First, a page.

Researchers have designed a new type of DNA computer that works in human cells, perhaps paving the way for a distant technology capable of picking out diseased cells from otherwise healthy tissue. The system runs on a process called RNA interference (RNAi) in which small molecules of RNA prevent a gene from producing protein.

The goal is to inject human cells with DNA that can determine whether a cell is cancerous or otherwise diseased, based solely on the mix of molecules inside the cell. Sensing disease, the DNA might trigger a pinpoint dose of treatment in response. That technology, however, is a long way off. For now, researchers are testing different ways of turning DNA into versatile computers that can detect certain combinations of molecules and respond by producing other molecules.

"The central challenge is how do you create a 'molecular computer' capable of making decisions," says bioengineer Yaakov Benenson of Harvard University. Researchers have designed powerful test tube DNA computers that could play tic-tac-toe or perform the basic tasks of logic, but getting them to work in human cells was likely to be tricky, Benenson says.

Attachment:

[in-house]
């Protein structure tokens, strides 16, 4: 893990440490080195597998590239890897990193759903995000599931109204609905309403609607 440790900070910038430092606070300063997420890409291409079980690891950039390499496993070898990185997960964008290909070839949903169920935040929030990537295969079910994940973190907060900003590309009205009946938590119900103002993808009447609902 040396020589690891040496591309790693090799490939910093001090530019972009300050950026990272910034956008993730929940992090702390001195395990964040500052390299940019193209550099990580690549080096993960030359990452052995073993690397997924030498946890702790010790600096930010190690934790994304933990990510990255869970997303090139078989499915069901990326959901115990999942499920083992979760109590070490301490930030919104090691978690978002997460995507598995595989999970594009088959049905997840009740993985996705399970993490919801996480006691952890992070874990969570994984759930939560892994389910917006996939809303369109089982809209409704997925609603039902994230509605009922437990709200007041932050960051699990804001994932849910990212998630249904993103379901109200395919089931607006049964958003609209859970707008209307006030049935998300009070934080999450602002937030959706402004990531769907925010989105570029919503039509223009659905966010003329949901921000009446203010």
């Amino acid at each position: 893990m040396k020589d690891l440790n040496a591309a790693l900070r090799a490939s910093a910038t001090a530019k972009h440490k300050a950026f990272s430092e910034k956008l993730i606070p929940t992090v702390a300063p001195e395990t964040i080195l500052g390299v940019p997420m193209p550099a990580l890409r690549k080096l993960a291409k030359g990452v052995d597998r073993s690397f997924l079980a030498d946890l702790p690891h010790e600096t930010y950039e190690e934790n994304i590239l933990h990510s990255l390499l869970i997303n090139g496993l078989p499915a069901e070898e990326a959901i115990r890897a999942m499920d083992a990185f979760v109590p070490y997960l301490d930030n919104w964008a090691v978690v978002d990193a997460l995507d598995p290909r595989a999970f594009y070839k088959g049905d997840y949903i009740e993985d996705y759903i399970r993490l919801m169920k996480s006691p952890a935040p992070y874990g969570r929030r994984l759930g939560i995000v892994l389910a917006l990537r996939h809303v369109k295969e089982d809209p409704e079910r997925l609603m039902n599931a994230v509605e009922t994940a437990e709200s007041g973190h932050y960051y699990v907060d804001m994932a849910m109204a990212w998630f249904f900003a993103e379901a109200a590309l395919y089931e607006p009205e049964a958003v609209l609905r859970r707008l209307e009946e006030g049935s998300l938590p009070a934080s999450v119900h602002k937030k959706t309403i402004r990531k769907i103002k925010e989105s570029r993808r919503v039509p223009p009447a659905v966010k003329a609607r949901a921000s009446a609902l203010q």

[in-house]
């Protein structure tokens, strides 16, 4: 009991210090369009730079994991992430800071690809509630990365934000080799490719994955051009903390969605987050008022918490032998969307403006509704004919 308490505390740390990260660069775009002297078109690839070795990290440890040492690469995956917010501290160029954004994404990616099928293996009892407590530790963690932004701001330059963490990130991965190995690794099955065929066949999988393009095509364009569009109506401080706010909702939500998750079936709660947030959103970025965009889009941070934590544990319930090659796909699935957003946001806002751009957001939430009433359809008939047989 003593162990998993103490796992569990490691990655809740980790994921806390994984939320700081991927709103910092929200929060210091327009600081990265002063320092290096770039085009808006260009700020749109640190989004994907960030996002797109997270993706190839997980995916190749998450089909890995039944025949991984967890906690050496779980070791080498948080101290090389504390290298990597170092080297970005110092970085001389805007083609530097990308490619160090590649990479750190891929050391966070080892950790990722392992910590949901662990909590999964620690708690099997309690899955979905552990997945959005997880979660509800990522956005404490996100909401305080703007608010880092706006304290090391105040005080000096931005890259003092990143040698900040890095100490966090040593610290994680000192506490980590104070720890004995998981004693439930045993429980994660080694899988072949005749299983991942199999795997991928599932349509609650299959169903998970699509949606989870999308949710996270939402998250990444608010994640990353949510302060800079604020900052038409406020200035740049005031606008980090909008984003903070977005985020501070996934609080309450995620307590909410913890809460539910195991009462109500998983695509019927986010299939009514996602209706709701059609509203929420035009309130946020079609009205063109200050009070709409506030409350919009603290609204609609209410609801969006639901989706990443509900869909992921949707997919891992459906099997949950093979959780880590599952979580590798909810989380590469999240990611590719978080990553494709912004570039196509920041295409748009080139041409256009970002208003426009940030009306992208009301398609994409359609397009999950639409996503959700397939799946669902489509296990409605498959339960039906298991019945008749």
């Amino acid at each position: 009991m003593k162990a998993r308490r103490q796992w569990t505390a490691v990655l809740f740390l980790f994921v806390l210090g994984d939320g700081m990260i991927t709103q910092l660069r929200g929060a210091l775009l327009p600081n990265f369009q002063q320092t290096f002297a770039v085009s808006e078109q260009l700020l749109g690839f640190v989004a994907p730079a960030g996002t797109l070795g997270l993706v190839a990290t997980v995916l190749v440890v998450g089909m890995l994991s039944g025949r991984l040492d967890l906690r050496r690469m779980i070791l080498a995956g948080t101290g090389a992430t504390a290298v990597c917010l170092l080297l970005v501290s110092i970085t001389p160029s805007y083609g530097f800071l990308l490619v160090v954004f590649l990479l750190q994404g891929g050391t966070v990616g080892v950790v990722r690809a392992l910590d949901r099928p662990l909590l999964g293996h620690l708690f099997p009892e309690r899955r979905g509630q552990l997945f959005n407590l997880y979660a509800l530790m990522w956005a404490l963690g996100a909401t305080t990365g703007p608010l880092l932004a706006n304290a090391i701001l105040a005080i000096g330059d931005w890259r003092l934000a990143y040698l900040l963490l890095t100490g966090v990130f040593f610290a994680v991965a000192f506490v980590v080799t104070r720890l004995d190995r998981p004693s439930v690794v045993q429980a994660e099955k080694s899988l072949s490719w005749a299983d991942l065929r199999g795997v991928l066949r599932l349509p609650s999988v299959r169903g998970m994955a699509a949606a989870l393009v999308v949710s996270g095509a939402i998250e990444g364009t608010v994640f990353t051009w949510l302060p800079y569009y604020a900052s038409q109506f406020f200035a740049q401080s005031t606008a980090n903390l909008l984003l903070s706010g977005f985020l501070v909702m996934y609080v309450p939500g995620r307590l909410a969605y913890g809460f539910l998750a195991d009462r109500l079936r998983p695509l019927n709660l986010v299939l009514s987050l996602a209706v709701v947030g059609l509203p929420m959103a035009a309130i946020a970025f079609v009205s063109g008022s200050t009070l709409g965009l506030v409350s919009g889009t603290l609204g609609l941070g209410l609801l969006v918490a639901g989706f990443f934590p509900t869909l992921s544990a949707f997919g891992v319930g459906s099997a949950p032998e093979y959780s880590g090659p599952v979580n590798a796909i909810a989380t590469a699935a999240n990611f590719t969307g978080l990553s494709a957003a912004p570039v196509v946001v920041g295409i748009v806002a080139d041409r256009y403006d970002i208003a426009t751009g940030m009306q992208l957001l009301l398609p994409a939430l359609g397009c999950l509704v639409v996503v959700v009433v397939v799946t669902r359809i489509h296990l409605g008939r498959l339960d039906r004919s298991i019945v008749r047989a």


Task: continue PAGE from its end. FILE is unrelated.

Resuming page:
RNAi is something that cells do naturally. Cells produce what are known as short interfering RNA (siRNA) molecules, which recognize corresponding DNA sequences in genes and cause them to shut down.

Benenson and colleagues engineered a target gene to be sensitive to several different siRNAs of their own design. In the simplest case, they introduced a single siRNA molecule to switch off a target gene that encoded a fluorescent protein. In more complex cases, a pair of siRNAs or either of two siRNAs switched off another target gene, which in turn switched off a gene for a fluorescent protein. To make sure the system worked as intended, the researchers based their siRNAs on those of other species, they report in a paper published online today by Nature Biotechnology.

In principle, the RNAi technique can reach great heights of complexity, Benenson says, by making genes sensitive to more and more siRNAs in various combinations. "The scalability is very important, because eventually you want to make complex decisions," he says.

He says the next step is figuring out how to make the molecules inside a cell—such as those that are overproduced in cancer—trigger the production of siRNAs.